How to ‘Speak’ Chinese With Your Body

Understanding body language and gestures is a vital part of being able to communicate effectively with someone. (Image: Screenshot / YouTube)
Understanding body language and gestures is a vital part of being able to communicate effectively with someone. (Image: Screenshot / YouTube)

Communication is not just about words. The way people move their heads, the gestures they make with their hands, how they use objects, etc., can all have meaning. And the meaning of such movements will be different in different countries. In fact, what might be considered a good or neutral gesture in one nation may be perceived as rude in another. As far as a Western person visiting China is concerned, a basic knowledge of Chinese body language is necessary to ensure that you understand the gestures people make, and do not end up insulting anyone.

Fanning

In every culture, women have their own way of signaling their interest in men. For instance, a woman might look at a man, smile, and immediately look down, indicating that she is attracted to you and is submissive. Chinese women sometimes employ a unique gesture called “fanning.”

“With a long history of use in China, it is the equivalent of female peacocking; it is traditionally seen in Beijing Opera, film, and television. This is displayed when a woman masks the lower portion of her face from her potential lover using a fan. In modern days, this is simply done using a hand to hide a few squeamish giggles and is representative of the woman’s timid nature,” according to Here.

Pointing fingers

In the West, pointing fingers might be a harmless gesture. Not in China. This is considered very rude. In fact, some Chinese take it as an offense when they are pointed at. Imagine not knowing this and pointing at an important person during a business discussion! When you want to point to someone, you should use all your fingers and not limit yourself to just one.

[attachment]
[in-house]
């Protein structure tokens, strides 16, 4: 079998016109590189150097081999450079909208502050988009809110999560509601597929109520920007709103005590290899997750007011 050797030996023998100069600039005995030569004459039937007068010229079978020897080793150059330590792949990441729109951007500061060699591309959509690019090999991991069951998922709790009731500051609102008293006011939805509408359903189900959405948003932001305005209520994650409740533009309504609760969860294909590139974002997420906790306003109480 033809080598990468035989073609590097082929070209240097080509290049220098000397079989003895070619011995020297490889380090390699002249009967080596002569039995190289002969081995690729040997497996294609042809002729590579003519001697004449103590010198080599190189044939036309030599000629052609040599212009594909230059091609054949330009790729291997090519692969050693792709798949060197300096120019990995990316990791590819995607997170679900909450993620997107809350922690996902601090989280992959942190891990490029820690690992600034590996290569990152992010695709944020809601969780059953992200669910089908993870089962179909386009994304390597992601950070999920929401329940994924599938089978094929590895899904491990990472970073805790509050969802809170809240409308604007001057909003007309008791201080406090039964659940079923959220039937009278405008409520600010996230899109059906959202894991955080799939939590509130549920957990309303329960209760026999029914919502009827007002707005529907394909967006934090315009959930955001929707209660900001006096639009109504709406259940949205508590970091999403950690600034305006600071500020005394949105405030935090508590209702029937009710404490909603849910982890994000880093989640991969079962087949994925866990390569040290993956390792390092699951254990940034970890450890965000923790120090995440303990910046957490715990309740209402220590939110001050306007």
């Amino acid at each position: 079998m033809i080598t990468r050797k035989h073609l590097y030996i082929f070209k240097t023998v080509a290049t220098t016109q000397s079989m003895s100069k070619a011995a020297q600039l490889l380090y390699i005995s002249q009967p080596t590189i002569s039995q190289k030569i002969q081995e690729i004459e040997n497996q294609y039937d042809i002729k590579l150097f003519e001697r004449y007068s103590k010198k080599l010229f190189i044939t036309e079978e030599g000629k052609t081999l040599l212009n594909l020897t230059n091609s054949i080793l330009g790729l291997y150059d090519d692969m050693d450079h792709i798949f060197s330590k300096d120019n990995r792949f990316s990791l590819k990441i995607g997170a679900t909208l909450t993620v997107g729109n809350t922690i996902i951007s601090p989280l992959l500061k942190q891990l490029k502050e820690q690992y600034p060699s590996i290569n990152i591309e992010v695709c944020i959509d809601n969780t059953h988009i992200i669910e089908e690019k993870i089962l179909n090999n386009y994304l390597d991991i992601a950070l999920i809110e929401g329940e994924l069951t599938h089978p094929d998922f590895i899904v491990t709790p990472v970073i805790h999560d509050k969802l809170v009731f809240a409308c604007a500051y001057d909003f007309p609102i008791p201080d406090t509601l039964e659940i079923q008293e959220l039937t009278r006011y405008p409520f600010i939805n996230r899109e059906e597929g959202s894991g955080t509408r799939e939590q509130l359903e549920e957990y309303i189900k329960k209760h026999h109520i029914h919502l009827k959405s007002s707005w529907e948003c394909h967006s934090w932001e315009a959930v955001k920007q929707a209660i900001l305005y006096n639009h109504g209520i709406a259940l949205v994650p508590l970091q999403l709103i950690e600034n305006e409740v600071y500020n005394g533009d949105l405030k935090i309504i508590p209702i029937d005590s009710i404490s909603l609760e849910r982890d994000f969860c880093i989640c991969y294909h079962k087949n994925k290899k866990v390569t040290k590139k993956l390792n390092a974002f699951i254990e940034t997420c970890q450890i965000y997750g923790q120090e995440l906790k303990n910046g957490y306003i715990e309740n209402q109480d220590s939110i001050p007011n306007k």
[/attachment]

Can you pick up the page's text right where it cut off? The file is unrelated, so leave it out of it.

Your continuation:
(Image via pixabay / CC0 1.0)

Pointing at someone is considered very rude in China. (Image via pixabay / CC0 1.0)

Showing agreement

When two parties in the West agree to something, they usually shake hands. But in China, people interlock their last fingers. This gesture is often seen as a sign of goodwill and a desire for the agreement to last a long time.

Chopsticks

The Chinese have some unique customs when it comes to chopstick etiquette. “They are strictly for eating and shouldn’t be used to point at people or things, or to be played with at the table. Moreover, don’t stab your food with the chopsticks making them stand up in your plate — this is considered to be a bad [omen]. Use your chopsticks in the correct manner to eat… and when finished, place them on top of your bowl,” according to Listen & Learn.

Thank you

When you wish to say thank you, make one palm into a fist and place the second open palm on top of it. Accompany this gesture with a slight bow. You can see this gesture in Kung Fu also when opponents use it before a duel. If you are in a restaurant and wish to thank the waiter for their service, tap two fingers on the table. Not doing so might make the waiter think that they have done a shoddy job.

(Image: Screenshot / YouTube)

When you wish to say thank you, make one palm into a fist and place the second open palm on top of it, like the gesture used in Kung Fu. (Image: Screenshot / YouTube)

Feet

In China, feet are seen as dirty. “Crossing your leg in someone’s direction, putting your feet on a table, showing the soles of your feet or gesturing at people with your feet is very rude in Chinese cultures,” according to Fluentu.

Come here

When asking someone to come, Westerners usually hold their hand palm up, have their fingers together, and wave the fingers towards themselves. But in China, the palm should face down and the wave should be done rapidly. This should be employed when calling kids, waiters, taxis, etc. When calling adults of similar or higher status, establish eye contact and slightly bow. The person should come to you.

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